Running Pro Tools on the Surface Pro 3

Posted on Posted in Article

Right then, Pro Tools – this is one of the more fussy bits of music software. Let’s see how it flies with the Surface Pro 3.

Here’s the YouTube version, for the text please skip below.

First of all can we run it on just the Surface without having to plug anything else in? Well you’ll need an iLok which will take up the single USB port. Pro Tools can’t deal with regular Windows audio drivers – it needs an ASIO driver or it won’t get past the splash screen. Luckily there’s an awesome application called ASIO4ALL which wraps up regular WDM drivers into a nice ASIO driver which Pro Tools understands (www.asio4all.com). This enables us to use the Surface’s on-board audio, plug in some headphones and be completely mobile without having to plug-in a proper audio interface. Groovy.

When you open up the demo song the first thing you notice is how incredibly small everything is. Pro Tools appears to have got confused about the resolution and started up maximised but in a corner. A couple of clicks and it’s full screen again. At the default scaling you can get the whole project on screen along with 27 fully wide faders. Checking the display settings we find that by default the Surface is on the third of four desktop scaling settings so in the Surface world this is actually pretty scaled pretty big. Moving the slider to the smallest and you can fit forty faders across – that’s pretty extraordinary. It’s getting too small now for effective use of the fingers, but maybe not for the pen – maybe this is where the pen will come into its own, if you want to work at these sorts of resolutions.

The top toolbar is a little messed up though – the words seem to run into each other. There’s another setting in Display to reduce the text size of certain elements – if you change the title bar text to any different point size and hit Apply it all comes back into line – sadly this goes back to being messed up the next time you run Pro Tools so it’s probably best just to leave it.

Quality of playback through the on-board speakers? It’s all right, it’s a bit like a laptop, sounds ok. Here’s a bit of an oddity – if you plug in headphones you’ll find that you still get output from the speakers, it doesn’t seem to automatically switch when you plug-in. Windows appears to treat the speakers and headphone outputs as completely different entities, so in order to use the output socket we have to change the priority to the headphones. Pro Tools only sees what the ASIO4All wrapper has wrapped up and so has no knowledge of you plugging in the headphones. In the ASIO4All settings you can select both the speaker and headphone output or swap between the two. Whenever you change anything in the ASIO4All settings Pro Tools complains and has to restart, which is a little unfriendly. There may be another way to do it in Pro tools, so perhaps you could have both outputs selected and then change them within Pro Tools but that somehow seems even more complicated.

If you then pull the cable out while Pro Tools is playing it will stop and throw up an error – but it recovers if you put the cable back. So it’s not exactly graceful but Pro Tools can work with the onboard sound but it’s just a bit of a fiddle.

A better alternative would be to use a proper USB audio interface, like the Avid Fast Track Duo that I’m using here. Of course we then run into our single USB port problem, but don’t worry, we’ll stick in a hub and see what happens. Using a simple unpowered hub I can add the iLok and the Fast Track without any trouble at all. The Fast Track offers much better quality audio, reliability and has better inputs for recording things.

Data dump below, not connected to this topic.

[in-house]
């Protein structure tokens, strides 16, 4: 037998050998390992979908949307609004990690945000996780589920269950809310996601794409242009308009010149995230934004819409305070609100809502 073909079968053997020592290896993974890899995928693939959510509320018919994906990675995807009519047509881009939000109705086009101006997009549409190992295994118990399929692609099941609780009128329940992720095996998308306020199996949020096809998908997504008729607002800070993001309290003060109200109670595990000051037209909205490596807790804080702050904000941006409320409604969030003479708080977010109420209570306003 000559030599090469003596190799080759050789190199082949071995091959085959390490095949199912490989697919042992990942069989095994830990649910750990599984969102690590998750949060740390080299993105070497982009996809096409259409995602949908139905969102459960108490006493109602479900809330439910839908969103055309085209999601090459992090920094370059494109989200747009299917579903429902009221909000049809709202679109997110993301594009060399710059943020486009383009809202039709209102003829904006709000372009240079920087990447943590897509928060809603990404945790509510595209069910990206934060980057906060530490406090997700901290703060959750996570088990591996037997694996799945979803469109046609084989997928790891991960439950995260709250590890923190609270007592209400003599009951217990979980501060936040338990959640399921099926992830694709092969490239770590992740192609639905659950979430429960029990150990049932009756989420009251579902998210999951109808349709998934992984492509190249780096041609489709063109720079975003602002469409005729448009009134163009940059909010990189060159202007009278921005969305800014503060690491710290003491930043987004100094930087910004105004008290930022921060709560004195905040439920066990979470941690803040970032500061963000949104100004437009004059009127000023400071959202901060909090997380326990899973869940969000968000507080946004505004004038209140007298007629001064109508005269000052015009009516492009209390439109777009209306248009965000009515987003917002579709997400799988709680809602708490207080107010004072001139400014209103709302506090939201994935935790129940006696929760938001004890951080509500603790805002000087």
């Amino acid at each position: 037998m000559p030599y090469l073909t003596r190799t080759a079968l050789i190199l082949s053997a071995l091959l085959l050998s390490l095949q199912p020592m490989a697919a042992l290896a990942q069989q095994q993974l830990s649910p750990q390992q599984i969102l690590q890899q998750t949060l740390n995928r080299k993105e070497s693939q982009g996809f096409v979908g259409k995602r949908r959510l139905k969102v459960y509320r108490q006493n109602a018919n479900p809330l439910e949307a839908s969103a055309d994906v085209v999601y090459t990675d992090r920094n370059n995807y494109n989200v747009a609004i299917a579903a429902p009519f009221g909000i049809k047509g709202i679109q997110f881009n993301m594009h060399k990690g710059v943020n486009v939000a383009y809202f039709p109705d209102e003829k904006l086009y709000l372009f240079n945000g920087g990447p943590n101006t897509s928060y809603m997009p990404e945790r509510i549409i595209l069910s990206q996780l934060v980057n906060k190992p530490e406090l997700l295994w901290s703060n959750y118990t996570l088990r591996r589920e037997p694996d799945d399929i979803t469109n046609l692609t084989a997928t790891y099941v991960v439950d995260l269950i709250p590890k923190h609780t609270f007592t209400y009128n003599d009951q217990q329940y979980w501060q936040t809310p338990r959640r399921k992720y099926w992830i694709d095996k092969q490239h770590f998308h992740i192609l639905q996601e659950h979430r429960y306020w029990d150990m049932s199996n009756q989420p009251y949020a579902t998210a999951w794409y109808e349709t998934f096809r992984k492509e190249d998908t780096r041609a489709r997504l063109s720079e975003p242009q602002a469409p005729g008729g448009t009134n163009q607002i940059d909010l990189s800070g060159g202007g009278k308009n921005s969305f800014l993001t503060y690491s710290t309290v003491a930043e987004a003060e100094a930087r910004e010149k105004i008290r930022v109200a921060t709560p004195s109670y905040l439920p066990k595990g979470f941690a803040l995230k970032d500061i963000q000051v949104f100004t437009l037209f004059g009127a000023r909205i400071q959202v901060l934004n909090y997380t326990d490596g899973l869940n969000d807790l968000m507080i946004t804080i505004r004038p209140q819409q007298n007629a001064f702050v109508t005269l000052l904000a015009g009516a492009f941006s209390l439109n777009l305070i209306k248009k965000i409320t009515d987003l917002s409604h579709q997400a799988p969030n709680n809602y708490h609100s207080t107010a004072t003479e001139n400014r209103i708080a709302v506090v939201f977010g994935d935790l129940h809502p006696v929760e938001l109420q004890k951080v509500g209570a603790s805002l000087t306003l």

Pro Tools and Touch
Pro Tools on the whole responds really well to single touch control – it all works, you can grab anything, including the tools and move every parameter and move clips about, edit notes, automation – the whole lot. The only trouble is that at this resolution the knobs and controls are so small that my fat fingers have difficulty grabbing what I want to grab – maybe it’s time to try the pen out.
The pen is awesome, it’s a far better experience. You can see what’s going on, and get down to fine detail. It allows you to fly around the screen and perform any task you can do with a mouse but in a more hands on and connected way. Of course you can connect a mouse and use it the old fashioned way, but when you approach the screen with a pen you find yourself working in a different way. You’re closer to the action somehow, more involved in what’s going on – that sounds a bit silly but in comparison it’s weird how disconnected and distant we can be with a mouse in our hands. You can use the multi-tool function very easily and as the pen nib hovers over the screen the mouse pointer changes into the right tool as you move.
The keyboard tends to get in the way of intense pen action so it’s more comfortable discarding the type cover and angling the screen quite flat. The problem with that is that you then start missing keyboard shortcuts – the virtual keyboard fills half the screen and makes it quite difficult for these sorts of tasks. Perhaps a row of programmable macro buttons, like you find on the DTouch controller software would be what you need. At a basic level a couple of “always on top” hot keys for copy/cut/paste that you could tap with a finger would be fabulous as those sorts of actions are a bit of a faff with the pen. I wonder if this would be possible in Windows itself, it already has a couple of different virtual keyboards so how difficult would it be to provide a row of programmable buttons?